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The Arkansas coalfields are made up of a series of coal basin districts that underlie parts of an area about 33 miles wide and 60 miles long in parts of Crawford, Franklin, Johnson, Logan, Pope, Sebastian, and Scott Counties (Figure 1). Coal has been mined commercially in two districts of west-central Arkansas (Table 1). Of the 19 or 20 coalbeds in the Arkansas Valley investigated in the past by state and federal agencies, only four have been considered to be of economic importance by the U.S. Geological Survey. They are the Lower Hartshorne, Upper Hartshorne, Charleston, and Paris coalbeds. All of them are entirely of Pennsylvanian age (Figure 2).

Lower Hartshorne
The Lower Hartshorne coal rests near the base of the McAlester Formation. It is the most extensive and productive coalbed in Arkansas. Underlying 1,360 square miles, it is greater than 14 inches thick over a 740 square miles area. In Sebastian County, it is up to 8 feet thick locally. Coal rank ranges from low-volatile bituminous in the western part of the Arkansas Valley coalfields to semianthracite in the eastern part.

Upper Hartshorne
The Upper Hartshorne coal underlies about 28 square miles of the southwestern Arkansas Valley. Low-volatile bituminous in rank, it is approximately 14 inches thick over an area of about 16 square miles, with a maximum thickness of 34 inches. It has been mined in one surface operation, located between Hartford and Huntington.

The Charleston coalbed lies near the base of the Savanna Formation, and is 800 to 900 feet stratigraphically above the Hartshorne coalbed. The Charleston coalbed extends over an area of about 120 square miles and has been mined by many strip operations in both the east and west districts. The maximum thickness of the coalbed is about 23 inches, and it is 14 inches thick over an area of 52 square miles. In the western part of the Arkansas Valley, the coal is low-volatile bituminous in rank, whereas in the eastern part it is semianthracite. The Charleston coalbed in Franklin and Johnson Counties is known locally as the Philpott coal.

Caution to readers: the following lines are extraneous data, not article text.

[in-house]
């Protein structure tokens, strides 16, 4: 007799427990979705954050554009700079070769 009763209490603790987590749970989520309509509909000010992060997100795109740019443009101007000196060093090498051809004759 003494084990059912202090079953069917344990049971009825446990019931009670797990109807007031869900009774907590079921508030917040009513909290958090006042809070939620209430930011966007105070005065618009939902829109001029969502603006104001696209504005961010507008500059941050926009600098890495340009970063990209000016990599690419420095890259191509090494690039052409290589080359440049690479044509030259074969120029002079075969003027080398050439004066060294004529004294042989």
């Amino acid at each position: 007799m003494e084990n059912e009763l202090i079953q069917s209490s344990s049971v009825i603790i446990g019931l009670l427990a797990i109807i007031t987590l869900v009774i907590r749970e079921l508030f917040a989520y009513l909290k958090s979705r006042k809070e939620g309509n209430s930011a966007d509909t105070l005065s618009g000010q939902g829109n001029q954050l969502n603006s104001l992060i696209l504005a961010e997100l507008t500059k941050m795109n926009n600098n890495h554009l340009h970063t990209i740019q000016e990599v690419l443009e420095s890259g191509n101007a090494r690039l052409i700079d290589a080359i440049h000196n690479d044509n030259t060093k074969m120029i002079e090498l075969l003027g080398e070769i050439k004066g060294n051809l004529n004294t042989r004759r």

The Paris coalbed occurs near the top of the Savanna Formation, 1,000 to 2,000 feet stratigraphically above the Hartshorne bed, underlying three small areas that total 18 square miles. The Paris coalbed ranges in thickness from 14 to 32 inches.
Coalfields of Arkansas
Figure 1. Generalized diagram illustrating the regional distribution of the Arkansas coalfields and lignite resources (from Keystone Coal Industry Manual, 2003. This diagram was prepared by William V. Bush).

Table 1. Commercially Produced Coal by District
Producing Bed
West District (South of Arkansas River)
Bonanza-Jenny Lind Sebastian Lower Hartshorne
Excelsoir-Greenwood Sebastian Lower Hartshorne
Hartford-Huntington Sebastian Lower Hartshorne,
Upper Hartshorne
Bates Scott Lower Hartshorne
Charleston Franklin Charleston, Paris
Paris Logan Paris
Scranton Logan Lower Hartshorne
East District (North of Arkansas River)
Philpott Franklin-Johnson Lower Hartshorne
Denning-Coal Hill Franklin-Johnson Lower Hartshorne
Spadra Johnson Lower Hartshorne
Ouita Pope Lower Hartshorne
Shinn Pope Lower Hartshorne

Coal Stratigraphic Sections

Figure 2. Generalized stratigraphic sections in the Arkansas Valley coalfield.

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Arkansas Geological Survey
Vardelle Parham Geology Center
3815 West Roosevelt Road
Little Rock, AR 72204
Phone: 501-296-1877 | Fax: 501-663-7360
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